Monday, May 26, 2014

Monday Musings on Memorial Day

Remembering all those who died and suffered in War.  And are doing so now.  I will abstain from all the 'holiday sales' -- what an obscenity.  That's America for you.  Well, that's one side of America.  The sleazy thoughtless gluttonous side.

I was watching The Normal Heart last night, and in a eulogy for yet another dead friend, our hero says, "In closing, let me just say I am mad.  Yes, I am very mad."  That's how I feel about the crazed senselessness of war.

I want to be respectful and honor the service of men and women who died in U.S. wars.  I do.  But I do not want to celebrate war.  I do not want to add to the chest beating, "USA! USA!"

I loathe the 'holiday' atmosphere, the sales, the parties.  Can't we mark it simply, in honor of those lost?  Solemnly? Do the right thing?  Be the kind of people who are worthy of such a sacrifice by so many others of us?

 



3 comments:

  1. America is defined by capitalism. We honor the dead by spending money. Nothing is sacred, not even the fallen.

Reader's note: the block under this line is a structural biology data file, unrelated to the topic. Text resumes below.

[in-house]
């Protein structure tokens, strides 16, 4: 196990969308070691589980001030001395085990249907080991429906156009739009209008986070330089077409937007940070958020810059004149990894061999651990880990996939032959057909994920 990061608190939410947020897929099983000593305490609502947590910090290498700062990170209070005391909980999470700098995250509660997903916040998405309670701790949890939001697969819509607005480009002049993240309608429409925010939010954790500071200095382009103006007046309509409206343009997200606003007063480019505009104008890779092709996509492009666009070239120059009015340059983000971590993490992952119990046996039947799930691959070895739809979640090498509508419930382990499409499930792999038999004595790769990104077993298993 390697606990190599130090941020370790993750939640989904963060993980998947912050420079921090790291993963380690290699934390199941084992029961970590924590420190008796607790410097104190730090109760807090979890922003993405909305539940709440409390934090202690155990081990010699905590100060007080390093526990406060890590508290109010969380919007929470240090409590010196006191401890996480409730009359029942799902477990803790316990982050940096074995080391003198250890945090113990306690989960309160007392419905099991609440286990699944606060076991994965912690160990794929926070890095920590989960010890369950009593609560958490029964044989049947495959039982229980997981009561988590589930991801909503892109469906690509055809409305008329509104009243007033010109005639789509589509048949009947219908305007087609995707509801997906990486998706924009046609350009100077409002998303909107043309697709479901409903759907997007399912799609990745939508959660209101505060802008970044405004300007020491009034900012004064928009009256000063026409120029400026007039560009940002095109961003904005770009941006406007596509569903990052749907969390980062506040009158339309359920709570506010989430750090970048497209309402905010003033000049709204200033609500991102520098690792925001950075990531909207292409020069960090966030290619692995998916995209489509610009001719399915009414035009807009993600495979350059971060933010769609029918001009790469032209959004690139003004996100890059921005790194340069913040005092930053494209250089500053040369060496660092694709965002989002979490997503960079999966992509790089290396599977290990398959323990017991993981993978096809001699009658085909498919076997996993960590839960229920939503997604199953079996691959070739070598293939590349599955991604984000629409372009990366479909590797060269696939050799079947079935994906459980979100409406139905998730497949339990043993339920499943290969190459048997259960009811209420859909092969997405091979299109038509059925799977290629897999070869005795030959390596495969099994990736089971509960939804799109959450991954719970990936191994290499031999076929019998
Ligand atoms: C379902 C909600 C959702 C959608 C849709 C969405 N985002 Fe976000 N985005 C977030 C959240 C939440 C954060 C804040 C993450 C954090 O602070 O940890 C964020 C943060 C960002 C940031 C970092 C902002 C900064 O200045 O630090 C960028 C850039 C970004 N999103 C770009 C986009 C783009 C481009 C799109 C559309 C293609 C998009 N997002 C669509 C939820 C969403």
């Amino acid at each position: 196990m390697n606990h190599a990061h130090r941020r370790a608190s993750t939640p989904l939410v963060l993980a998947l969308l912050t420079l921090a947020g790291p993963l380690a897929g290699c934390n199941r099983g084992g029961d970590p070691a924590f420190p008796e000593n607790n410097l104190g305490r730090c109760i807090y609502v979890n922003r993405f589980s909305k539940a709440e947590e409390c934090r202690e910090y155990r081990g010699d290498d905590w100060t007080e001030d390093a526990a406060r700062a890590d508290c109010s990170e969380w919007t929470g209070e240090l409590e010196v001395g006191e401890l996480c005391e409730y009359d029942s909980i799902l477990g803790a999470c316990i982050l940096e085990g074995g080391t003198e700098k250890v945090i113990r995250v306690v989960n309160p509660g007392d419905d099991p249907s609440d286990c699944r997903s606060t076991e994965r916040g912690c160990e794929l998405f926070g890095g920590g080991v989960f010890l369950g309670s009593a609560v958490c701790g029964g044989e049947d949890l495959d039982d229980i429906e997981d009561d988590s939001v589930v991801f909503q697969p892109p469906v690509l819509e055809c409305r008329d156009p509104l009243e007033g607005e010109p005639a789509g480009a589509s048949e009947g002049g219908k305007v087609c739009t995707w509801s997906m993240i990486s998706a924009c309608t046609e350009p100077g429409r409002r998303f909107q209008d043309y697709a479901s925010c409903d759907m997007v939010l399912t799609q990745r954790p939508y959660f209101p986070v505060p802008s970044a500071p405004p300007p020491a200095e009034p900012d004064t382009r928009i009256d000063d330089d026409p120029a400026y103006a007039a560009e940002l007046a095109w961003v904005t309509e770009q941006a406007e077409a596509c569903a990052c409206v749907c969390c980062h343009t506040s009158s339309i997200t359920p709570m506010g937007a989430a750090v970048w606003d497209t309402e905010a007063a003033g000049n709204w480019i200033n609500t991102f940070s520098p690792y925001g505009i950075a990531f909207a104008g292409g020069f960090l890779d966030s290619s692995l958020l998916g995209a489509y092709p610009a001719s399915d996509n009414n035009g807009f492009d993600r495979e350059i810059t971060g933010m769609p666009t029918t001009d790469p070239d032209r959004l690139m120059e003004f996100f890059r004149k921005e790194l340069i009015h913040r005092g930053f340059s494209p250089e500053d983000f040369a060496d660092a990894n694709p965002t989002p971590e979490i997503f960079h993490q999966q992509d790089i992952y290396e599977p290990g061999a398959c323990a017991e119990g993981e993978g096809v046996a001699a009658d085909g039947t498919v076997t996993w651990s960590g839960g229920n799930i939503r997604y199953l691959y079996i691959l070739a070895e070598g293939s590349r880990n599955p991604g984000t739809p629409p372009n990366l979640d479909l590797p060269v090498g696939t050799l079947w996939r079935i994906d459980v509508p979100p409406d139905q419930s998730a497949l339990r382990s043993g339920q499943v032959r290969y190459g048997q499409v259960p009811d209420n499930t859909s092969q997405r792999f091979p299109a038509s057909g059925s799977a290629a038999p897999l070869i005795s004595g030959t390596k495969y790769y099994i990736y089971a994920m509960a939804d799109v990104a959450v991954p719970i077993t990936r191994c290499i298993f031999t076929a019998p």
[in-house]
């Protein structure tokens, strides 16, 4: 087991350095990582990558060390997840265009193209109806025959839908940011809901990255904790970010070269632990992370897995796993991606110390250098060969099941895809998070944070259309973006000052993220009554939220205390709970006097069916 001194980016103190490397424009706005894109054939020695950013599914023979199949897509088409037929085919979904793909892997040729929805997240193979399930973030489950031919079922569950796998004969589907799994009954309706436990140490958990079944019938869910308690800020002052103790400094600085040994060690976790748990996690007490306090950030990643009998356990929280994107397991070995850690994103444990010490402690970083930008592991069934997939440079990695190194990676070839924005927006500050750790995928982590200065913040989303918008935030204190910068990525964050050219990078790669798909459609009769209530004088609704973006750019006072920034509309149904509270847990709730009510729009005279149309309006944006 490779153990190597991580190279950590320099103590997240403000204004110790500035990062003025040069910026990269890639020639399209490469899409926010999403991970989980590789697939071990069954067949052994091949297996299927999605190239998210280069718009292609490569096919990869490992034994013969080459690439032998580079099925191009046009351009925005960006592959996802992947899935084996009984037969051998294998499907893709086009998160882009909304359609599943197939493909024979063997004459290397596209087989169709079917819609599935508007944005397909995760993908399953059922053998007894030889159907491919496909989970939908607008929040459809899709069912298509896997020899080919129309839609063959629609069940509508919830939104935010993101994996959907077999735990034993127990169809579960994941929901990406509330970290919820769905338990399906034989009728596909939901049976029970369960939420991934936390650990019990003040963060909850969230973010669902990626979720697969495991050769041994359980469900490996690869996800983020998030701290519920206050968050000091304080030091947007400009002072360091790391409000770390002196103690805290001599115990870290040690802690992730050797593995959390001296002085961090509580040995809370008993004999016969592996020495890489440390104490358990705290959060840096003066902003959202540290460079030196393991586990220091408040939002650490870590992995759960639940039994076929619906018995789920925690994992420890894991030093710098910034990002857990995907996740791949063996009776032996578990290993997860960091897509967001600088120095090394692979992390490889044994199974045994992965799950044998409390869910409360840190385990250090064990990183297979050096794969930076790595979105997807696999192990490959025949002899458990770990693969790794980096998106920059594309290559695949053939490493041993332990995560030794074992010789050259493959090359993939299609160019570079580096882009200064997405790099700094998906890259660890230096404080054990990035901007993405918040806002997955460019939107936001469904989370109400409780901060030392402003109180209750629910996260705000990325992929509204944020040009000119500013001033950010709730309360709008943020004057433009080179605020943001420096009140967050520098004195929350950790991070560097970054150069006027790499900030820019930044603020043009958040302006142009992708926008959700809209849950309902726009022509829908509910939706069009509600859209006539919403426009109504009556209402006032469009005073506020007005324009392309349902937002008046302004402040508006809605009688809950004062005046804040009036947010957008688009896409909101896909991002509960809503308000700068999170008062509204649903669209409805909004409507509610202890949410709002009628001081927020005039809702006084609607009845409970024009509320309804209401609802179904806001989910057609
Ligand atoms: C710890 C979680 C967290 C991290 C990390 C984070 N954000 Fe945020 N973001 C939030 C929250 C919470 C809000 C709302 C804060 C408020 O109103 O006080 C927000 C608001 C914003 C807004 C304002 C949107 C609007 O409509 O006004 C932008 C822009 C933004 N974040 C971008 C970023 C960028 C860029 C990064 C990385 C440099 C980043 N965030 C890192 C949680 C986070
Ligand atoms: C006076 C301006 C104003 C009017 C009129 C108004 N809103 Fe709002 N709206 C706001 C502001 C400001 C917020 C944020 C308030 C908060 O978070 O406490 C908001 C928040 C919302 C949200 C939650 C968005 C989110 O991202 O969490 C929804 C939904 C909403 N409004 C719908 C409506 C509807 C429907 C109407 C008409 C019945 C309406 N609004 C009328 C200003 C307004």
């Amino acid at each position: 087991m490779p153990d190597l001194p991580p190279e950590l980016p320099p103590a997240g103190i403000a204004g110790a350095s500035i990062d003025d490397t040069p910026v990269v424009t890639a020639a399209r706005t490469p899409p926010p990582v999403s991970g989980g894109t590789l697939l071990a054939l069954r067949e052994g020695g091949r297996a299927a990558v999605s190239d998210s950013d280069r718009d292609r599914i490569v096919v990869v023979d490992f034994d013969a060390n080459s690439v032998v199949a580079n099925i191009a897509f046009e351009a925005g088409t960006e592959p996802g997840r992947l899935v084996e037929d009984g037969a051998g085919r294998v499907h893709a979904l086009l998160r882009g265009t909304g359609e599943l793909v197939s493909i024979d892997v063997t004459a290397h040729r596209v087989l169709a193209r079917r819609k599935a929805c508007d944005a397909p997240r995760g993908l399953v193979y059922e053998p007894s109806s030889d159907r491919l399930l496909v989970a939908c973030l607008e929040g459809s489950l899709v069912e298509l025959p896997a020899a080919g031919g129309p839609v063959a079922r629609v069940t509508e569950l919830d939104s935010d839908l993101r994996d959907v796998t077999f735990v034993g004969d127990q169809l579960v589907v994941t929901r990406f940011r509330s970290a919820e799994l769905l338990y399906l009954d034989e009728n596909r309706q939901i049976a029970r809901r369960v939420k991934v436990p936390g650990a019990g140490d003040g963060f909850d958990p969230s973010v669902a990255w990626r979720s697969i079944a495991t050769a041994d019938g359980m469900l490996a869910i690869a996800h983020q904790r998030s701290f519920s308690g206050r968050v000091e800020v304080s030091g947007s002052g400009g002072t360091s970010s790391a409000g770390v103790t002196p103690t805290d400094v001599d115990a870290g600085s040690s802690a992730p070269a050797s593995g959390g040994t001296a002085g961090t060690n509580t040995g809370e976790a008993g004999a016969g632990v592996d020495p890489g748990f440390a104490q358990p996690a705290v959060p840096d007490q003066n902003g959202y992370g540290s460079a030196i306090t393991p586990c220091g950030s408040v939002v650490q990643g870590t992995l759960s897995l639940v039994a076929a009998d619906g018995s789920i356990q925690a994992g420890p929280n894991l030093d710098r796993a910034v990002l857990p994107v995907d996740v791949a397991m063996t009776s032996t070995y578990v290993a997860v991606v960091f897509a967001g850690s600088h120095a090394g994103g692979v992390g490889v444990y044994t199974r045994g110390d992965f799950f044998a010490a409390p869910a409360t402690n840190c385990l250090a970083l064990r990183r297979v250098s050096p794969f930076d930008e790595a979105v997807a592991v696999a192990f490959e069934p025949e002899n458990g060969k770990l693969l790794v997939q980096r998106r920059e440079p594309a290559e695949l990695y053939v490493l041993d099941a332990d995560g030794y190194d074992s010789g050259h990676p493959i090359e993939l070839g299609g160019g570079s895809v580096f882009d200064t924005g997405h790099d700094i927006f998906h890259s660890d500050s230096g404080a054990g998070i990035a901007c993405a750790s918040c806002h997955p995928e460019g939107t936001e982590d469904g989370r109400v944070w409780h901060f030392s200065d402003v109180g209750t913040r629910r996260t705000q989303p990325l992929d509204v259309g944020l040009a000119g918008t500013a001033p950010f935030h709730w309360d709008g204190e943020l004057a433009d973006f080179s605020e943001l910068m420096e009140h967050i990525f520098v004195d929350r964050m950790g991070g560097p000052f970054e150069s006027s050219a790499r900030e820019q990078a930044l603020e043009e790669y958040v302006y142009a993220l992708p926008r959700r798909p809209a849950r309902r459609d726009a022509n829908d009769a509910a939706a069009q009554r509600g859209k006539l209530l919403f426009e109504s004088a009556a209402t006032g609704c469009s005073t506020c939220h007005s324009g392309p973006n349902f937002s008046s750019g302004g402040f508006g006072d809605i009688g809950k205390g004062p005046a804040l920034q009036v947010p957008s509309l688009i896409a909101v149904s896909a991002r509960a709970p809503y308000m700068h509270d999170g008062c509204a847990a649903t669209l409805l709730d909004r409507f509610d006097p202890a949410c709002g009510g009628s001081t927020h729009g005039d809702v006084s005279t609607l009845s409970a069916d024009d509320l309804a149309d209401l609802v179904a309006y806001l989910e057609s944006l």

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  2. Thank you for your thoughts for this Memorial Day. Your post moved me to find my copy of At Hell's Gate (2004), written by Claude Anshin Thomas, a soldier who became a monk in the Soto Zen tradition. It's time for me to read it again.

    Excerpt:

    "For me, every time it rains I walk through war. For two rainy seasons I experienced very heavy fighting. During the monsoons in Vietnam, the tremendous volume of water leaves everything wet and muddy. Now when it rains, I am still walking through fields of young men screaming and dying. I still see tree lines disintegrating from napalm. I still hear seventeen-year-old boys crying for their mothers, fathers, and girlfriends. Only after re-experiencing all of that can I come to the awareness that right now, it's just raining." (page 3)

    I've learned so much from soldiers for whom Memorial Day is a truly solemn day where friends who died are remembered. This year on Memorial Day morning, along with group of friends, I listened when a young veteran came to our group to express his anguish about his experience as a soldier in the current war and his fears for his future. We gave him our love and support.

    Claude Anshin Thomas:

    "What I can communicate is that there is no healing without community." (page 174)

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